Willamette Week wrote about our commentary on the untrue claim that not proceeding with the $3 billion Columbia River Crossing will require Oregon and Washington to repay $140 million to the federal government, in an article entitled:  “One less reason to restart the Columbia River Crossing.”

The Oregonian featured our critique of this same claim about a federal repayment liability in its story discussing Governor Kate Brown and Governor Jay Inslee’s plan to revive the Columbia River Crossing project.


The Week Observed, November 15, 2019

What City Observatory did this week

1.  Copenhagen’s cycling success hinges on tax policy and pricing, not just bike lanes.  The New York Times offers up yet another postcard view of cycling in Copenhagen, where riding a bike to school or work is the most common mode of transportation.  The Times reports that this is because cycling is just “easier” and “more convenient” due to the city’s extensive networks of bike lanes.  That’s true, but leaves out an important part of the story.  In Copenhagen, new cars are heavily taxed (a 150% sales tax), and gasoline costs more than $6 per gallon.  In addition, parking is in short supply, and the city is raising the price of parking to further discourage car use.  It’s also critical to recognize that the city’s compact development pattern means more common destinations are close-at-hand, making cycling a viable means of transportation for daily trips. By all means, lets build more bike lanes; but getting a more balanced transportation system also depends critically on asking cars to pay something close to the full social, environmental, and economic costs they impose on all of us.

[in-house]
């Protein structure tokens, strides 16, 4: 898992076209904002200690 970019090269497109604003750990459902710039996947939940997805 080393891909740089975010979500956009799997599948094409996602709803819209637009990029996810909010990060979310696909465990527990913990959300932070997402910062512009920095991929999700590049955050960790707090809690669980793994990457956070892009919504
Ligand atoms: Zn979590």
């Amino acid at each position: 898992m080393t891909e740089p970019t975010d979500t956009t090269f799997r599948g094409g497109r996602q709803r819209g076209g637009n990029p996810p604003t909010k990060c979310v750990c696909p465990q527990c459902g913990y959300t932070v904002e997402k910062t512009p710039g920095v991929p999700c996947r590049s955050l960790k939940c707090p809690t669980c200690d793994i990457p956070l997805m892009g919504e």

2. Carmaggedon is a no-show in Seattle once again. Earlier this year, when Seattle shut down its crumbling Alaskan Way viaduct, traffic experts widely predicted gridlock, expecting more than 90,000 cars to divert to city streets. That didn’t happen, and in fact traffic levels were subdued. The same predictions were made about the effects of turning on tolling on the new $3 billion SR 99 downtown tunnel (the roadway built to replace the viaduct). Traffic engineers predicted a third or more of tunnel users would divert to city streets, producing Carmaggedon. Once again, the predictions were wrong, at least as evidenced by Google Maps contemporaneous reporting of road conditions.

What Seattle’s experience shows–again–is that measures that reduce road capacity, or price roadways, actually reduce traffic levels. It’s the opposite of “induced demand”–reducing highway capacity in the city reduces the number of cars flowing onto city streets, and enables the transportation system to work better. The naive models that highway engineers peddle, implying that traffic is an inexorable, tidal force, are simply wrong. If you want less traffic and congestion, price roads and constrain highway capacity.

3. The city as a labor saving device.  Some of the most powerfully transformative technologies have been those that save human labor; indoor plumbing, washing machines, refrigerators, vacuum cleaners and the like have all reduced dramatically the amount of domestic work, and given us more leisure time. While we don’t think of cities as a “technology,” a dense, mixed-used urban neighborhood is actually a big time saver. With more common destinations (grocery stores, coffee shops, restaurants, and friends) close at hand, cities can be a big time saver. A big part of the demand for urban living comes from households looking to live in places that save them the one form of wealth you can’t get more of:  time.

The latest in labor-saving technology: a walkable city.

Must read